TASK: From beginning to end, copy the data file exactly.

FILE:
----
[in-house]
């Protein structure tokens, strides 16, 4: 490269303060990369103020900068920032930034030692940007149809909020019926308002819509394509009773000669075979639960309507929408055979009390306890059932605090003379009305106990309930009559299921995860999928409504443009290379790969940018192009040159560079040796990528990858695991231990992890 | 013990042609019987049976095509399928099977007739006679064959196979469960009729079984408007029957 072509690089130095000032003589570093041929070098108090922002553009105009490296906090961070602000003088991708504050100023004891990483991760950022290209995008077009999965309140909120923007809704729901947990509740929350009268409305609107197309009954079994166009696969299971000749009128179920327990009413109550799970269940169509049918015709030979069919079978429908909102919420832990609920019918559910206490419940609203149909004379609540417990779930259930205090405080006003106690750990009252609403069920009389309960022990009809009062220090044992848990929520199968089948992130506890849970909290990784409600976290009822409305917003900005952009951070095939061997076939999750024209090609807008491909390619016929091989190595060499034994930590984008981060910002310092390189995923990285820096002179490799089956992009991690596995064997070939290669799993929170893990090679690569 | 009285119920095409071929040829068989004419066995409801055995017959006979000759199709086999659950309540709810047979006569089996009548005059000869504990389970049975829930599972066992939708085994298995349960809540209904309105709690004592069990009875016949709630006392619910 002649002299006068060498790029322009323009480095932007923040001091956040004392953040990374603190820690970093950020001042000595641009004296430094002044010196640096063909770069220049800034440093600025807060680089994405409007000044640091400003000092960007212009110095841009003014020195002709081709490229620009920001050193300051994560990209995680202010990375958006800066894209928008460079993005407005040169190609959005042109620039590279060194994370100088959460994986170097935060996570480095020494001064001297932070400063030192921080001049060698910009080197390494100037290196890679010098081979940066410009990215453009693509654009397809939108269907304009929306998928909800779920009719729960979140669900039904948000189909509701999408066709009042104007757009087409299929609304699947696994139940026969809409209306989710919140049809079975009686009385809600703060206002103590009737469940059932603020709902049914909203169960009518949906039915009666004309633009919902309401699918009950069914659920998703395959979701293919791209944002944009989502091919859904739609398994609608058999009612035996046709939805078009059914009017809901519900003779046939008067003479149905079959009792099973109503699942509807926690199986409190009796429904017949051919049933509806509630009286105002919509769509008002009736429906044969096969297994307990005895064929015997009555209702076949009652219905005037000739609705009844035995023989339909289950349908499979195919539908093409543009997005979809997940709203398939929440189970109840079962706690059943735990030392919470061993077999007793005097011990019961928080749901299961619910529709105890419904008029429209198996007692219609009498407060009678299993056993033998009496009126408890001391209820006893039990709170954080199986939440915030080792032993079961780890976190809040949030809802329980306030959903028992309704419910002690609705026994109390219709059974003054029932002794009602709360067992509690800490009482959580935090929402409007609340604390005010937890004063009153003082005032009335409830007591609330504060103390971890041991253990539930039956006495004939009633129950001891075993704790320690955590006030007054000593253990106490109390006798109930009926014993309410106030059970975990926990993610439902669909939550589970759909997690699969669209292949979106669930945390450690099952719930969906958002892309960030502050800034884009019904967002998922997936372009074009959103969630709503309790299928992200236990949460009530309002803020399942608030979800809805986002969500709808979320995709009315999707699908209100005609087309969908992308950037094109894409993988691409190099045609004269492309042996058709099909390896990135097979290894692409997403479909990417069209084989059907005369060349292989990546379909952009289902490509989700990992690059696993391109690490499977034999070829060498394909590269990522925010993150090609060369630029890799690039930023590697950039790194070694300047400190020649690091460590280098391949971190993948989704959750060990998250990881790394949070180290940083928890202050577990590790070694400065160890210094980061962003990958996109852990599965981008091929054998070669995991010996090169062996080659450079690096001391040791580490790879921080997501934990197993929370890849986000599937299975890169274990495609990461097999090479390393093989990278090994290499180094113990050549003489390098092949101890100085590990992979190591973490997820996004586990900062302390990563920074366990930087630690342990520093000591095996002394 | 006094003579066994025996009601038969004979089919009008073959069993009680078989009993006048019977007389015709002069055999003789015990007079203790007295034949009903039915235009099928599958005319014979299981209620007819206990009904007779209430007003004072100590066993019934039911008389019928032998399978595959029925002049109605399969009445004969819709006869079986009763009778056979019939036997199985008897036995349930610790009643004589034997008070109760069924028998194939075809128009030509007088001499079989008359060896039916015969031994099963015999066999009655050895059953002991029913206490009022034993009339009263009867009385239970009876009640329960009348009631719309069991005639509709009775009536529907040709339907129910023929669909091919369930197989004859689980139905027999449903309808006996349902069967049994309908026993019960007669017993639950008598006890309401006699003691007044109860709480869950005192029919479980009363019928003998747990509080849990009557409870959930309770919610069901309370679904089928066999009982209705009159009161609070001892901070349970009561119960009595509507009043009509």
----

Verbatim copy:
[in-house]
């Protein structure tokens, strides 16, 4: 490269303060990369103020900068920032930034030692940007149809909020019926308002819509394509009773000669075979639960309507929408055979009390306890059932605090003379009305106990309930009559299921995860999928409504443009290379790969940018192009040159560079040796990528990858695991231990992890 | 013990042609019987049976095509399928099977007739006679064959196979469960009729079984408007029957 072509690089130095000032003589570093041929070098108090922002553009105009490296906090961070602000003088991708504050100023004891990483991760950022290209995008077009999965309140909120923007809704729901947990509740929350009268409305609107197309009954079994166009696969299971000749009128179920327990009413109550799970269940169509049918015709030979069919079978429908909102919420832990609920019918559910206490419940609203149909004379609540417990779930259930205090405080006003106690750990009252609403069920009389309960022990009809009062220090044992848990929520199968089948992130506890849970909290990784409600976290009822409305917003900005952009951070095939061997076939999750024209090609807008491909390619016929091989190595060499034994930590984008981060910002310092390189995923990285820096002179490799089956992009991690596995064997070939290669799993929170893990090679690569 | 009285119920095409071929040829068989004419066995409801055995017959006979000759199709086999659950309540709810047979006569089996009548005059000869504990389970049975829930599972066992939708085994298995349960809540209904309105709690004592069990009875016949709630006392619910 002649002299006068060498790029322009323009480095932007923040001091956040004392953040990374603190820690970093950020001042000595641009004296430094002044010196640096063909770069220049800034440093600025807060680089994405409007000044640091400003000092960007212009110095841009003014020195002709081709490229620009920001050193300051994560990209995680202010990375958006800066894209928008460079993005407005040169190609959005042109620039590279060194994370100088959460994986170097935060996570480095020494001064001297932070400063030192921080001049060698910009080197390494100037290196890679010098081979940066410009990215453009693509654009397809939108269907304009929306998928909800779920009719729960979140669900039904948000189909509701999408066709009042104007757009087409299929609304699947696994139940026969809409209306989710919140049809079975009686009385809600703060206002103590009737469940059932603020709902049914909203169960009518949906039915009666004309633009919902309401699918009950069914659920998703395959979701293919791209944002944009989502091919859904739609398994609608058999009612035996046709939805078009059914009017809901519900003779046939008067003479149905079959009792099973109503699942509807926690199986409190009796429904017949051919049933509806509630009286105002919509769509008002009736429906044969096969297994307990005895064929015997009555209702076949009652219905005037000739609705009844035995023989339909289950349908499979195919539908093409543009997005979809997940709203398939929440189970109840079962706690059943735990030392919470061993077999007793005097011990019961928080749901299961619910529709105890419904008029429209198996007692219609009498407060009678299993056993033998009496009126408890001391209820006893039990709170954080199986939440915030080792032993079961780890976190809040949030809802329980306030959903028992309704419910002690609705026994109390219709059974003054029932002794009602709360067992509690800490009482959580935090929402409007609340604390005010937890004063009153003082005032009335409830007591609330504060103390971890041991253990539930039956006495004939009633129950001891075993704790320690955590006030007054000593253990106490109390006798109930009926014993309410106030059970975990926990993610439902669909939550589970759909997690699969669209292949979106669930945390450690099952719930969906958002892309960030502050800034884009019904967002998922997936372009074009959103969630709503309790299928992200236990949460009530309002803020399942608030979800809805986002969500709808979320995709009315999707699908209100005609087309969908992308950037094109894409993988691409190099045609004269492309042996058709099909390896990135097979290894692409997403479909990417069209084989059907005369060349292989990546379909952009289902490509989700990992690059696993391109690490499977034999070829060498394909590269990522925010993150090609060369630029890799690039930023590697950039790194070694300047400190020649690091460590280098391949971190993948989704959750060990998250990881790394949070180290940083928890202050577990590790070694400065160890210094980061962003990958996109852990599965981008091929054998070669995991010996090169062996080659450079690096001391040791580490790879921080997501934990197993929370890849986000599937299975890169274990495609990461097999090479390393093989990278090994290499180094113990050549003489390098092949101890100085590990992979190591973490997820996004586990900062302390990563920074366990930087630690342990520093000591095996002394 | 006094003579066994025996009601038969004979089919009008073959069993009680078989009993006048019977007389015709002069055999003789015990007079203790007295034949009903039915235009099928599958005319014979299981209620007819206990009904007779209430007003004072100590066993019934039911008389019928032998399978595959029925002049109605399969009445004969819709006869079986009763009778056979019939036997199985008897036995349930610790009643004589034997008070109760069924028998194939075809128009030509007088001499079989008359060896039916015969031994099963015999066999009655050895059953002991029913206490009022034993009339009263009867009385239970009876009640329960009348009631719309069991005639509709009775009536529907040709339907129910023929669909091919369930197989004859689980139905027999449903309808006996349902069967049994309908026993019960007669017993639950008598006890309401006699003691007044109860709480869950005192029919479980009363019928003998747990509080849990009557409870959930309770919610069901309370679904089928066999009982209705009159009161609070001892901070349970009561119960009595509507009043009509």